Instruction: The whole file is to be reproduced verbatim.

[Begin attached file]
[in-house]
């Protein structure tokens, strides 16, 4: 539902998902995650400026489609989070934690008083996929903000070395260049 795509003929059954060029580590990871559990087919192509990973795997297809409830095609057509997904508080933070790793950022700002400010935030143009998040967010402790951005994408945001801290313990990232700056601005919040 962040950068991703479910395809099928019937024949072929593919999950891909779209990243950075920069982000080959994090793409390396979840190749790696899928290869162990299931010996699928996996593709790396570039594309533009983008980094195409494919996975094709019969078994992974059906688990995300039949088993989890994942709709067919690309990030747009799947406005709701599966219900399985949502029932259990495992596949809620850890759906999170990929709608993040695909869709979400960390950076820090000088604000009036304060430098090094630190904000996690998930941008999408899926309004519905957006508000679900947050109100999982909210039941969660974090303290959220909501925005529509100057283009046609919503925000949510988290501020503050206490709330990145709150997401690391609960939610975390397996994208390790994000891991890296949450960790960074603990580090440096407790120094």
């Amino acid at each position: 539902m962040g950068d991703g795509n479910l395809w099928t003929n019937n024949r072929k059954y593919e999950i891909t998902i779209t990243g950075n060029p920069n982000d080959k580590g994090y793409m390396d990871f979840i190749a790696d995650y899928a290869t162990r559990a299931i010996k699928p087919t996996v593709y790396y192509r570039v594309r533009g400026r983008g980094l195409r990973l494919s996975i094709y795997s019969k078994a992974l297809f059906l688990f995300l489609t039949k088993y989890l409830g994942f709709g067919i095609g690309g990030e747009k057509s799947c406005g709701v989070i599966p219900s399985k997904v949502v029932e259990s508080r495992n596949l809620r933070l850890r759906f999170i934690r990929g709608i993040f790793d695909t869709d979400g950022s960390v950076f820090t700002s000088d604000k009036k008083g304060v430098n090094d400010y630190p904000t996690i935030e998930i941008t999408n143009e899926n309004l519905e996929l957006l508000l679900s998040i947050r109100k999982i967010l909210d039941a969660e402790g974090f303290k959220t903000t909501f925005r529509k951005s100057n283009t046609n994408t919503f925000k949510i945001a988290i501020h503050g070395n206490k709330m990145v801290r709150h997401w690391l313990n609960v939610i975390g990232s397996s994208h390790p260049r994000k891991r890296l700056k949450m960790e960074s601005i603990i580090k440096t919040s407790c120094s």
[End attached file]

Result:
[in-house]
């Protein structure tokens, strides 16, 4: 539902998902995650400026489609989070934690008083996929903000070395260049 795509003929059954060029580590990871559990087919192509990973795997297809409830095609057509997904508080933070790793950022700002400010935030143009998040967010402790951005994408945001801290313990990232700056601005919040 962040950068991703479910395809099928019937024949072929593919999950891909779209990243950075920069982000080959994090793409390396979840190749790696899928290869162990299931010996699928996996593709790396570039594309533009983008980094195409494919996975094709019969078994992974059906688990995300039949088993989890994942709709067919690309990030747009799947406005709701599966219900399985949502029932259990495992596949809620850890759906999170990929709608993040695909869709979400960390950076820090000088604000009036304060430098090094630190904000996690998930941008999408899926309004519905957006508000679900947050109100999982909210039941969660974090303290959220909501925005529509100057283009046609919503925000949510988290501020503050206490709330990145709150997401690391609960939610975390397996994208390790994000891991890296949450960790960074603990580090440096407790120094």
């Amino acid at each position: 539902m962040g950068d991703g795509n479910l395809w099928t003929n019937n024949r072929k059954y593919e999950i891909t998902i779209t990243g950075n060029p920069n982000d080959k580590g994090y793409m390396d990871f979840i190749a790696d995650y899928a290869t162990r559990a299931i010996k699928p087919t996996v593709y790396y192509r570039v594309r533009g400026r983008g980094l195409r990973l494919s996975i094709y795997s019969k078994a992974l297809f059906l688990f995300l489609t039949k088993y989890l409830g994942f709709g067919i095609g690309g990030e747009k057509s799947c406005g709701v989070i599966p219900s399985k997904v949502v029932e259990s508080r495992n596949l809620r933070l850890r759906f999170i934690r990929g709608i993040f790793d695909t869709d979400g950022s960390v950076f820090t700002s000088d604000k009036k008083g304060v430098n090094d400010y630190p904000t996690i935030e998930i941008t999408n143009e899926n309004l519905e996929l957006l508000l679900s998040i947050r109100k999982i967010l909210d039941a969660e402790g974090f303290k959220t903000t909501f925005r529509k951005s100057n283009t046609n994408t919503f925000k949510i945001a988290i501020h503050g070395n206490k709330m990145v801290r709150h997401w690391l313990n609960v939610i975390g990232s397996s994208h390790p260049r994000k891991r890296l700056k949450m960790e960074s601005i603990i580090k440096t919040s407790c120094s």